Getting organized is something we normally associate with new year’s resolutions. At the same time, it’s one of those important but not-urgent things that we often put off, well, forever. My efforts to tackle the things that are important to tackle, and to develop an on-going strategy to manage them.
On June 25 I once again participated in the Ride for the Breath of Life in support of cystic fibrosis. A very big thank you to everyone who sponsored me for helping to make a difference.
It’s easy to think, “Once I get through this next thing, I’ll have some time.” We often spend time living for the future. We also often resent the lack of time to focus on what we think is most important to us. But we have a choice.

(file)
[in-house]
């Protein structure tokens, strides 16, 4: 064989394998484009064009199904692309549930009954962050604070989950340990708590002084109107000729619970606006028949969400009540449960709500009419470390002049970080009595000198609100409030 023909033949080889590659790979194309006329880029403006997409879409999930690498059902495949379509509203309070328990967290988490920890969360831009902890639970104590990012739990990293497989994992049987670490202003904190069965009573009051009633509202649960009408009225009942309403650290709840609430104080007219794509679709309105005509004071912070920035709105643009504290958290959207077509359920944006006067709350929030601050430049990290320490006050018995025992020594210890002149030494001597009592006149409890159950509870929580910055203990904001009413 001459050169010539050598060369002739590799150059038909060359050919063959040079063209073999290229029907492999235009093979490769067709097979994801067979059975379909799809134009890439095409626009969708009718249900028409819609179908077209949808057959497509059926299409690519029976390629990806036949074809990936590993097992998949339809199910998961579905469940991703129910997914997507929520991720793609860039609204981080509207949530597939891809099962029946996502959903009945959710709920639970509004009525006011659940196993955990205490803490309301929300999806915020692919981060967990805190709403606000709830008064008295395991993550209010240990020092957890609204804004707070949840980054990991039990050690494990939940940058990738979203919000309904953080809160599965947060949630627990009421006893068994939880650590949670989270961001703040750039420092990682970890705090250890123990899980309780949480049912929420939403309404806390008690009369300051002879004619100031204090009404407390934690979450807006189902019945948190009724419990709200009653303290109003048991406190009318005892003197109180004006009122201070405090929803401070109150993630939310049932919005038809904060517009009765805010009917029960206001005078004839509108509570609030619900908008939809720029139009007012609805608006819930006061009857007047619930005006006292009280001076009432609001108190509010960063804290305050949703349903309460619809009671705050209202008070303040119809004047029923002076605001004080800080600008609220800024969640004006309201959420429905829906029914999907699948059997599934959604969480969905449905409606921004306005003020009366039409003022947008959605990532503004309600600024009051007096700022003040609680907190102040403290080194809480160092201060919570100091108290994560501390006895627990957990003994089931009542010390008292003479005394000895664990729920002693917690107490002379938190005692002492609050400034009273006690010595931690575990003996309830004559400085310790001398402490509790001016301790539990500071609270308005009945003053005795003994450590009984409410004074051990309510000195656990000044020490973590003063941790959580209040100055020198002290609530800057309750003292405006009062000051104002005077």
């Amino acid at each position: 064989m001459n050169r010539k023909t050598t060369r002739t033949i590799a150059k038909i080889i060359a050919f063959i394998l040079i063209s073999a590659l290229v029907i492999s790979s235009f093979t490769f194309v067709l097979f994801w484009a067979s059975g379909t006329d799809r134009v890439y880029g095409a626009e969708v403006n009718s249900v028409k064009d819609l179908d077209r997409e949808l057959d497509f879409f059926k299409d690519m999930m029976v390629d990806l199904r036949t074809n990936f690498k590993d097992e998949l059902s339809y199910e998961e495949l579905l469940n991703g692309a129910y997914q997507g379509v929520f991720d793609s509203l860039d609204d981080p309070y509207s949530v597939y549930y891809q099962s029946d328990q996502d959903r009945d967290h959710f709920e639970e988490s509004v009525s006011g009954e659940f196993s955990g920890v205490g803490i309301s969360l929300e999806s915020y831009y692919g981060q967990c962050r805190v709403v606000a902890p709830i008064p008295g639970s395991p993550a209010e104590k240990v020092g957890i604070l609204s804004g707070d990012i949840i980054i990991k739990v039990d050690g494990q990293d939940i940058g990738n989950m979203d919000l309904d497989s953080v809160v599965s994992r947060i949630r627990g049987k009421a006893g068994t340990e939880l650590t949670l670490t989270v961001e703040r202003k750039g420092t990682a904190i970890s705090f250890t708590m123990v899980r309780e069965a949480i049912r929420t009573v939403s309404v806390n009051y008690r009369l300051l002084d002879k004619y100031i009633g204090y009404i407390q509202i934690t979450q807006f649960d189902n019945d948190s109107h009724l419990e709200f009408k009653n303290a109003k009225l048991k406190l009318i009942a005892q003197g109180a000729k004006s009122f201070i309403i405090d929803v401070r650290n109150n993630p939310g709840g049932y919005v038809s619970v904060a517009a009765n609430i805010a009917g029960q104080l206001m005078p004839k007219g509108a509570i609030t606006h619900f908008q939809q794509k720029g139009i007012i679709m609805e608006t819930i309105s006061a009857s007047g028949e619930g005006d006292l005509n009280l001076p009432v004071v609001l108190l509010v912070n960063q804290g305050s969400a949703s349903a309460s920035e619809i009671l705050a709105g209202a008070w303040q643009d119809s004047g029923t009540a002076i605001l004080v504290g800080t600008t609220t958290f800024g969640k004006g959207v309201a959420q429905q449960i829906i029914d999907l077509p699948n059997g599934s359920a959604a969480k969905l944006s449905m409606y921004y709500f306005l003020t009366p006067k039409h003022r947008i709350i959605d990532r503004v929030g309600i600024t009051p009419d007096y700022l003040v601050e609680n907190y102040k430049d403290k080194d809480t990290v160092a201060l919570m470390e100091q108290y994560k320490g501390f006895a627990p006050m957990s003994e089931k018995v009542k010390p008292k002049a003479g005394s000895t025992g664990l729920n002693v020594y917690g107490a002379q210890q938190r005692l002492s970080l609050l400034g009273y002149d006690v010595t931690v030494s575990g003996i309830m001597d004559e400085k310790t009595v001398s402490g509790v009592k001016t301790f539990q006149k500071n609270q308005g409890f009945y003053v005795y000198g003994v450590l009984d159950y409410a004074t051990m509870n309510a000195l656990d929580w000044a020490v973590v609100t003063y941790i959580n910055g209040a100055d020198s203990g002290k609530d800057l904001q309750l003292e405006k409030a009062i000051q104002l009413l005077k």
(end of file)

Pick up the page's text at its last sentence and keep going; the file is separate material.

We have an enormous tendency to confuse confidence with competence. We want someone who can do the work, but we tend to trust the person that looks the part. Doing so is inherently dangerous, and points to some significant biases we may not even recognize.
Schedules are a source of tyranny. They often force us to produce, even when we don’t want to. Leadership and success isn’t always about endurance and sheer bloody-mindedness, though. Listen to the cues along the way.
Risk is an interesting topic. We think we are supposed to manage it. But all too often, risk manages us. A better question to ask is, “How well are we positioned to cope with what could happen?” Why coping is more than just getting by.